A bodybuilder relying on multiple shakes per day in place of whole food will have a very different physique from one who eats more whole food. The natural digestion process is important and you can only get that with whole foods. Protein powders are broken down so much that they do not digest and get absorbed like food. It is better to add specific amino acid supplements to a meal than to replace a meal with a shake. However, we do not live in a perfect world and because of work or family obligations we may end up missing meals. In such situations, shakes can be used. But when you are dieting, would you rather have a protein shake made with water or a grilled chicken breast and sweet potato?
High quality whey protein isolate should be the top priority supplement for everyone at all levels of training. WPI is ideal for bodybuilders because it is low in fat and carbohydrates and has a very high amino acid content. Supporting research has accumulated over the past 20 years showing that ingestion of whey protein isolate ensures a sustained steady stream of amino acids that enter the blood quickly. The resulting rush of branched-chain amino acids and glutamine make WPI a potent anabolic activator and powerful anti-catabolic agent. Research has unequivocally illustrated that ingesting whey protein isolate before training and immediately post-workout results in more rapid increases in strength and muscularity. After training, WPI has shown to increase growth hormone release as well as augment insulin sensitivity and insulin-like growth factor 1 (IGF-1) secretion, all of which create the perfect anabolic environment for growth and recovery.
Before your workout drink one shake contacting 30-40 grams of WPI 30 minutes before training.
After your workout drink an additional shake containing 30-40 grams of WPI immediately after training.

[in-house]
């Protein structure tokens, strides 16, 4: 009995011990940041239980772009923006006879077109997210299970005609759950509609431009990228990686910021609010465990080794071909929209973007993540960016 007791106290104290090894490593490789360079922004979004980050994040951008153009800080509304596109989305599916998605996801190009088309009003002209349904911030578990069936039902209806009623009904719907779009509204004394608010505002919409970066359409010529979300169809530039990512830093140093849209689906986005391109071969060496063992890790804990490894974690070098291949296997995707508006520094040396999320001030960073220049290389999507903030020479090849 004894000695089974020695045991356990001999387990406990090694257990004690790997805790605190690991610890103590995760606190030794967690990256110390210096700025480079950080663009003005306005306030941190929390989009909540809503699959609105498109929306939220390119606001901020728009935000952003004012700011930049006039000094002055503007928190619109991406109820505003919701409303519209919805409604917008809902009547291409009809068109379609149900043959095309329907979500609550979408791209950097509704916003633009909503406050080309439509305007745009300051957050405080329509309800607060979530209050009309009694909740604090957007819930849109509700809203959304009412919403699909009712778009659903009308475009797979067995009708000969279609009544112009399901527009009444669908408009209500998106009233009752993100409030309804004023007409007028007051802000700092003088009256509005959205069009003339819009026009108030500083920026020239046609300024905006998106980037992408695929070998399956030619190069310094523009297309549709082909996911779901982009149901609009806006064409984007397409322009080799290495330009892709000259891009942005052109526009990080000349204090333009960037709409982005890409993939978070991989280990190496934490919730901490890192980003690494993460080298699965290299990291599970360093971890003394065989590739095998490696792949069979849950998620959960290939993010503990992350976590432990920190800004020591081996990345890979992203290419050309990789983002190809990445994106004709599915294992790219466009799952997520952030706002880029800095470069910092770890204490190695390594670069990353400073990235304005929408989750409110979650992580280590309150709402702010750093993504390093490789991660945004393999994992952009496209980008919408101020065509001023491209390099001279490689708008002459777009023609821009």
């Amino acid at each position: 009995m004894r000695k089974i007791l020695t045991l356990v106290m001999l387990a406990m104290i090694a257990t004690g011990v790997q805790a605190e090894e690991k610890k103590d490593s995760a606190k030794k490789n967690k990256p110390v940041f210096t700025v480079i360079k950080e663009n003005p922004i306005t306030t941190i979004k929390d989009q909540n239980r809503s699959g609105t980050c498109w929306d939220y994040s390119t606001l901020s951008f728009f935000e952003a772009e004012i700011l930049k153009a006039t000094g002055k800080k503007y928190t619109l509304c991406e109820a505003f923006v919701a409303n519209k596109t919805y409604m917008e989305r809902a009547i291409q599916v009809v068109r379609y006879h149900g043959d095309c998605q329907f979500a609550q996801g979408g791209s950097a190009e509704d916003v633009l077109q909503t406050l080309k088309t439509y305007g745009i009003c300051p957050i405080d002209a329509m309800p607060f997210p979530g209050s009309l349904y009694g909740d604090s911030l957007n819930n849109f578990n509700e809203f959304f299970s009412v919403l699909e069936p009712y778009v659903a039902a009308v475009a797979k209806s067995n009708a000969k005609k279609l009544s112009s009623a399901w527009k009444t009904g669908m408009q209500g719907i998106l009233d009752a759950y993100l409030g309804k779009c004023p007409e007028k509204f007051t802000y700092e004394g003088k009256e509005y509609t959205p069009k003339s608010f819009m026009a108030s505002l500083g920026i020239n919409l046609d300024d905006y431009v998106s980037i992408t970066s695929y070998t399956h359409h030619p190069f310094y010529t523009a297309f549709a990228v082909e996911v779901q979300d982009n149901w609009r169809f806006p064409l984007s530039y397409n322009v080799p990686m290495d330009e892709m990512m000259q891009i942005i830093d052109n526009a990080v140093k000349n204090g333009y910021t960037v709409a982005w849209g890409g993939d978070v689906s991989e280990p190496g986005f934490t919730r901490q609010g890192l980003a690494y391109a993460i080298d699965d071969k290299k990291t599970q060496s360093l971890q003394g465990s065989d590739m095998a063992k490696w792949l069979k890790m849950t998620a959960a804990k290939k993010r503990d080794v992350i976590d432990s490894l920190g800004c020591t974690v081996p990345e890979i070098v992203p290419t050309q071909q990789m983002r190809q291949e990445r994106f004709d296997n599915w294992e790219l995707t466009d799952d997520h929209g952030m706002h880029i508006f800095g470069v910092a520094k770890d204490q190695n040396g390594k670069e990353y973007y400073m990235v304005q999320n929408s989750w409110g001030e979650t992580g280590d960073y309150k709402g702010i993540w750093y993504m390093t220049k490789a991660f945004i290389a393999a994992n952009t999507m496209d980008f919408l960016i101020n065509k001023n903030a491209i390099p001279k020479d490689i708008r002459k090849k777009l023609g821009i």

What Is It?
A free-form amino acid that is abundant in the body, especially in skeletal muscle, and in most protein-rich foods. The body’s glutamine level is depleted with exercise and dietary stress.
What Does It Do?
When ingested as a free-form amino acid, glutamine supports the immune system stops muscle wasting and increases protein synthesis. It also acts a potent inhibitor of myostatin hyperactivity.
When Should It Be Taken?
30 minutes to 1 hour before and immediately after weight training.
Take 5-10 grams per dose, starting with the lowest dose and working your way up according to individual tolerance.
There is a reason why it is called junk. The calories are of the lowest quality and filled with fat and sugar. High-fat foods tend to blunt your appetite for hours and you stop eating on schedule and fail to keep a steady flow of aminos heading into your muscles. In order to maximise absorption for optimal mass gain, you need to eat smaller and more frequent meals of quality calories. Five thousand calories in one sitting does not equal 5,000 calories spread throughout the day.
Never eat too much junk food when trying to add muscle mass, because extra fat will be gained. Some junk foods is allowable once a week, but remember “You are what you eat”. So eat healthy, nutritious, low-fat bodybuilding foods.
Skeletal muscle is the most abundant tissue in the human body, so the fact it serves as the primary amino acid pool supplying the body with proteins in times of need is no surprise, especially when your bodily systems are under conditions of stress, including dieting, heavy training and injury. Scientists have been very interested in the pathways that mediate muscle wastage in such conditions. Recent research indicates hyperexpression of myostatin is a key player in this response. In the most basic sense, myostatin in the body acts as the brakes for muscle growth.
Glutamine, the most abundant amino acid in skeletal muscle, is depleted during and after heavy stress. Years of research has demonstrated supplementing with glutamine before and after your training sessions leads to greater protein synthesis and decreased catabolism.
Evidence indicates the muscle-sparing and anabolic effects of glutamine supplementation are a direct outcome of its ability to inhibit myostatin, essentially taking the “brakes” off muscle growth. In a study publishes in Amino Acids, researchers showed that when muscle cells were exposed to TNFα (to induce catabolism) and supplemented with glutamine, the process completely reversed the hyperactivity of myostatin and therefore halted catabolism.
Since its genetic discovery in 1997 supplement research and development teams have been on a dedicated search to fine safe and effective compounds that inhibit myostatin. Remarkably they have discovered a well-known amino acid can effectively reverse the negative impact of myostatin hyperactivity. Although this study was completed in vitro (in a controlled environment such as a test tube or Petri dish, not in a living organism), it provides a powerful mechanism for the muscle-sparing effect of glutamine, therefore reinforcing the importance of pre and post-workout glutamine supplementation.